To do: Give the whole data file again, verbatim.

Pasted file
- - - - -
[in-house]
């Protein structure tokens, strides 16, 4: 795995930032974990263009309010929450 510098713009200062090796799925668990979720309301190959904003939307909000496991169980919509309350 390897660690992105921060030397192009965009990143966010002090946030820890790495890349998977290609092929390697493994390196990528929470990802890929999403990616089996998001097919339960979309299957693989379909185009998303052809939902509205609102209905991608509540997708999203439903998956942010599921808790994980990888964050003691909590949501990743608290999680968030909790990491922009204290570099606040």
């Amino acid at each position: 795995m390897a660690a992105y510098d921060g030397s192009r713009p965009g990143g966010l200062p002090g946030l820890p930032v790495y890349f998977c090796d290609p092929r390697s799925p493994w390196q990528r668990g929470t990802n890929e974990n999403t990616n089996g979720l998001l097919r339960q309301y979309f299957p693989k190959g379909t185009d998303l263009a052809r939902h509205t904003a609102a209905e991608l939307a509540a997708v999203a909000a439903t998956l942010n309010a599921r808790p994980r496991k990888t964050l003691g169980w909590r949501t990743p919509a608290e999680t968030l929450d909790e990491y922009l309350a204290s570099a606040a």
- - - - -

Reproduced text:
[in-house]
């Protein structure tokens, strides 16, 4: 795995930032974990263009309010929450 510098713009200062090796799925668990979720309301190959904003939307909000496991169980919509309350 390897660690992105921060030397192009965009990143966010002090946030820890790495890349998977290609092929390697493994390196990528929470990802890929999403990616089996998001097919339960979309299957693989379909185009998303052809939902509205609102209905991608509540997708999203439903998956942010599921808790994980990888964050003691909590949501990743608290999680968030909790990491922009204290570099606040």
């Amino acid at each position: 795995m390897a660690a992105y510098d921060g030397s192009r713009p965009g990143g966010l200062p002090g946030l820890p930032v790495y890349f998977c090796d290609p092929r390697s799925p493994w390196q990528r668990g929470t990802n890929e974990n999403t990616n089996g979720l998001l097919r339960q309301y979309f299957p693989k190959g379909t185009d998303l263009a052809r939902h509205t904003a609102a209905e991608l939307a509540a997708v999203a909000a439903t998956l942010n309010a599921r808790p994980r496991k990888t964050l003691g169980w909590r949501t990743p919509a608290e999680t968030l929450d909790e990491y922009l309350a204290s570099a606040a």